Trash Can Planters
an inexpensive large planter solution
Our Atomic Ranch house needs landscaping -- desperately. If dandelions and thistles were a cash crop, we would be very wealthy. However, we also have a pretty big yard, so this is an expensive proposition. And pretty landscaping ranks decidedly below functional improvements like a new fence. But I want pretty! And we needed some pop on the front porch. Our long-range goal involves built-in planters, so I didn't want to spend a fortune on this project either.
So I came up with this solution: planters made from trash cans. They gave me the height and sleek look that I wanted, and they didn't cost a fortune. In fact, excluding the cost of plants, each planter cost about $20 to make.
Plants of your choice. You can make this even easier by using a pre-made hanging basket or pot that is roughly the same size as your trash can lid.
Drill with a large bit
Rocks or bricks to fill the bottom of the can
1. Choose your Trash Can
I wanted something sleek and a little modern for the front of our house. But you could do this with any container that suits your decor. This style of top became a perfect planter, however. Mine are plastic, but metal would be great, too. Before purchasing the trash cans, I made sure the lids fit well in the top of the can and balanced perfectly on a lip inside.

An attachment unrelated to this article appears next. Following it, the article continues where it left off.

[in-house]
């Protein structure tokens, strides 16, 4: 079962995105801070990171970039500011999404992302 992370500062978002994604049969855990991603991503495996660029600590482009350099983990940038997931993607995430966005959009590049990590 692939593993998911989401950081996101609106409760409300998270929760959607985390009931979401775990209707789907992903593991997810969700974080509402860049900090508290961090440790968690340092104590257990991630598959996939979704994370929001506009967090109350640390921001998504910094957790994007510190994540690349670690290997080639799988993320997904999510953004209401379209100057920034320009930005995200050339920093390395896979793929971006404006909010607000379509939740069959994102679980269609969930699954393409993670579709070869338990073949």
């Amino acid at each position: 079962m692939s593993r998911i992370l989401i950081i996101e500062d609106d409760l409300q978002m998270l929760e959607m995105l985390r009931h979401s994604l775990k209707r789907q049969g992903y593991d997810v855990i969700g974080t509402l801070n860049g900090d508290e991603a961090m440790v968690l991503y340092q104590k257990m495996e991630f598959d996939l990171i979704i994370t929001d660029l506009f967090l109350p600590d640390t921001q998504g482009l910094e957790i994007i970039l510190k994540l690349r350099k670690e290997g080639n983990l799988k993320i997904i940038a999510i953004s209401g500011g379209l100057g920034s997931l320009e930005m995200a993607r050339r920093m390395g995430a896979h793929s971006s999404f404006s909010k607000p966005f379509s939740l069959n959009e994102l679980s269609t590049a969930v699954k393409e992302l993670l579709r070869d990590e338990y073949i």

2. Drill drainage holes
Using a large drill bit, make at least 5 drainage holes in the bottom of your trash can.
3. Duct Tape the Top
Because the top of the can will become your pot, you don't want the flip top to move much. I taped it with a little duct tape, but I left the cracks unsealed -- that will help with drainage.
5. Add Soil and Plants
I balanced the rounded tops on an empty pot for this step. Fill the top with soil and add your plants! I used a variety of sun-lovers including:
You could make this even easier by just plopping a pre-made hanging basket or potted arrangement into the lid. They are roughly the same size!
4. Add the coconut Liner
Flip the top over, and insert the coconut liner. This will help keep the soil in the lid, and it also helps the pots retain moisture. Additionally, the liner helps distribute the weight of the soil and plants evenly.
6. Add Stones
Fill the bottom of the can with enough stones that the can can't be knocked or blown over. I used river rock that we have in our yard. You could use bricks, broken concrete, or anything else that is heavy. Just make sure your container won't be top-heavy.
Place your stone-filled cans where you want them.
Place the tops into the can.
Give your plants a good drink!